Technical professionals are once again in demand.
Slovakia was once stuffed with heavy industry firms, many of which went bankrupt after the fall of Communism, causing technical professions to lose much of their allure. As a result, education in the vocational technical schools, and even universities, has become outdated and unable to match the needs of modern foreign industry.
After 2000, the country's business environment improved and the first large investments from car manufacturers, among other technical industries, started coming in, which increased the demand for qualified white and blue collar workers.
However, the effects of the past remain, and the demand for good engineers and technicians still surpasses the supply.
HR firms emphasise a restructuring of the education system is urgently needed for two reasons: to supply the necessary labour and decrease unemployment.
"Slovakia used to be proud of having a solid base of technicians and electro-technical, mechanical engineers and civil engineers. Nowadays, there is a serious lack of such people, and investors (mainly automotive, electro-technical) are finding it difficult to recruit, for example, process engineers, line managers for production, and specialists in general," said Mariana Turanová, managing consultant of Target SK.
Therefore, investors have begun taking over the role of bringing the needed knowledge to students.
"The corporate sector can wield influence by communicating its needs to schools," Turanová added. "It can also support the schools, involve students in the production process during studies and motivate them to join a company after graduating."
Dana Blechová, a senior consultant at Iventa Slovakia Management Consulting, thinks there is always room for more cooperation between the corporate and state sector, and the inclusion of the academic sector.
The fact that investors have had to take over certain educational activities could hurt the investment atmosphere. Miroslav Poliak, partner of Amrop Jenewein Group (AJG) says that "not all investors interested in Slovakia are as big as Volkswagen, Kia or PSA, and the lack of qualified labour is not only the question of foreign companies but of the Slovak ones as well. Therefore, it should be in the public interest for the education system to produce the relevant qualified labour."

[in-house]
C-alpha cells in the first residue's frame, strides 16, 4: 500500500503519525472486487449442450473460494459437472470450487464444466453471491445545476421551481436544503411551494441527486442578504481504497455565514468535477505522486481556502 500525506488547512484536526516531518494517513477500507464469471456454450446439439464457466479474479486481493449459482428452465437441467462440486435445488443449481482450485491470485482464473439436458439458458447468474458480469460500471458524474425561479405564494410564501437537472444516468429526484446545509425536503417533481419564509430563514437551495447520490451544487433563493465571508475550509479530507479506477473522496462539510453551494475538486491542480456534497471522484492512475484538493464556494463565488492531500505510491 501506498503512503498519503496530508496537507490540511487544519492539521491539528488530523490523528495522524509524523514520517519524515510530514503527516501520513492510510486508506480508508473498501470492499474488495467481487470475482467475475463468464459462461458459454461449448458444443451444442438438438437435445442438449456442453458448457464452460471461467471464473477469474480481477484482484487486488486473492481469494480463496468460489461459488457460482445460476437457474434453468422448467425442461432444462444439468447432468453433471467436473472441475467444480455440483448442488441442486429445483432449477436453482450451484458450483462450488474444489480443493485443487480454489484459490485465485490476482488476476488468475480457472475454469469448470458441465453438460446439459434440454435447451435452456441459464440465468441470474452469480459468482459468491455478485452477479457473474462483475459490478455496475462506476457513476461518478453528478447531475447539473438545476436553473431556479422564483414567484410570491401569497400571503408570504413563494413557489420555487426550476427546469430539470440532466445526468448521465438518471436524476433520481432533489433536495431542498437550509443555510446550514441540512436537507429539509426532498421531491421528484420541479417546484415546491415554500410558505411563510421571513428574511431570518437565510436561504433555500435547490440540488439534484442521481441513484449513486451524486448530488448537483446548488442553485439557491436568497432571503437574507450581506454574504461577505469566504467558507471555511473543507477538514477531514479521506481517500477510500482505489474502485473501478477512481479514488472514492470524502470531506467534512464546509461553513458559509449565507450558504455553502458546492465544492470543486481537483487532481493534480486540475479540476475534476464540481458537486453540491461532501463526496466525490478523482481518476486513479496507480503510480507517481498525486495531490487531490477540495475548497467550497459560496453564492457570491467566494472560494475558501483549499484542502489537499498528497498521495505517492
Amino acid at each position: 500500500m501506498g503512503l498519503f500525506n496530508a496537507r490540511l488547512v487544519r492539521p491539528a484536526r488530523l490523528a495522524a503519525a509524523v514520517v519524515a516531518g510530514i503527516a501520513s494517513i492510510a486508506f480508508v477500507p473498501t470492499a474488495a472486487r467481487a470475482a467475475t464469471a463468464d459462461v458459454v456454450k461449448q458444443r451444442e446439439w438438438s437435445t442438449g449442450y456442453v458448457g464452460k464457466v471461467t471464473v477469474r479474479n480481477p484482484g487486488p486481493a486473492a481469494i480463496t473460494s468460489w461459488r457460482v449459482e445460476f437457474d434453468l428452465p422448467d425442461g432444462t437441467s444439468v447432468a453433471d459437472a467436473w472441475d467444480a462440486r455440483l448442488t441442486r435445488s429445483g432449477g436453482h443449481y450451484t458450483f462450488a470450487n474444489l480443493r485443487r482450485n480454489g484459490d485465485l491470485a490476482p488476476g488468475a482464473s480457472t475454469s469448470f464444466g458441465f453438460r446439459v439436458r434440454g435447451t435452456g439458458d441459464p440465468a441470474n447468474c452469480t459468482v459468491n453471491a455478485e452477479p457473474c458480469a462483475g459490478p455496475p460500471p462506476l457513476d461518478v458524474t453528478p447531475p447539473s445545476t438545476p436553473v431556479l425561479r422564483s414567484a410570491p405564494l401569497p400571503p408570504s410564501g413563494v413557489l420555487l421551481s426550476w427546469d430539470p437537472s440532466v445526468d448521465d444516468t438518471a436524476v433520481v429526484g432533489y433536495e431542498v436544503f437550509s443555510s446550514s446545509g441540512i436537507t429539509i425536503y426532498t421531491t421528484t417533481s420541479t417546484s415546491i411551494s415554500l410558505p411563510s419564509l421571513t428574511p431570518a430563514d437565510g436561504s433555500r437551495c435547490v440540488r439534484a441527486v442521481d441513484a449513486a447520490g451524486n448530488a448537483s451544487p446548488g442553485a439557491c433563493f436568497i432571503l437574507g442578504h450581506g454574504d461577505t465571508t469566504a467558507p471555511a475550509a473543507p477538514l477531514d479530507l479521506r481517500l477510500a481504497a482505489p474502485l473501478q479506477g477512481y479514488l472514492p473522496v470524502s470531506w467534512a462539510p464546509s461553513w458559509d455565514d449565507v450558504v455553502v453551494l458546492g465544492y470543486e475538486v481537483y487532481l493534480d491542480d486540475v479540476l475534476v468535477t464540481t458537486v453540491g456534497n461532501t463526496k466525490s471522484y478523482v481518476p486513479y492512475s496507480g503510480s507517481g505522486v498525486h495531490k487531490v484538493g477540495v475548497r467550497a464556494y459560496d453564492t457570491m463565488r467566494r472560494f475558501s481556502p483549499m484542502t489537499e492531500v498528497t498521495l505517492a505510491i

One risk is that investors focused on operations where higher added value is needed will pass over Slovakia and those already here will just leave when production costs increase.
Igor Šulík, partner of AJG, believes the state should only set the framework and priorities and leave the rest to be solved by the market.
"I see a lot of opportunity for cooperation between the corporate sector and schools, in particular, in determining what professions are most needed in the market and adjusting the curriculum at schools to reflect the demand of the market," Šulík explained.
Almost all the political parties in Slovakia have declared their intention to contribute to building a knowledge-based economy, a plan that aims to remedy such problems as the country's lack of qualified labour.
Šulík of AJG again pointed out that reforming the secondary and university education system is one of the most important steps toward developing a knowledge-based economy. It will also be necessary to review educational content and re-evaluate the methods of financing educational institutions, he said.
Blechová of Iventa also emphasised the need to increase the quality of education, especially at the university level. "It needs to be more competitive and support research and science more intensively."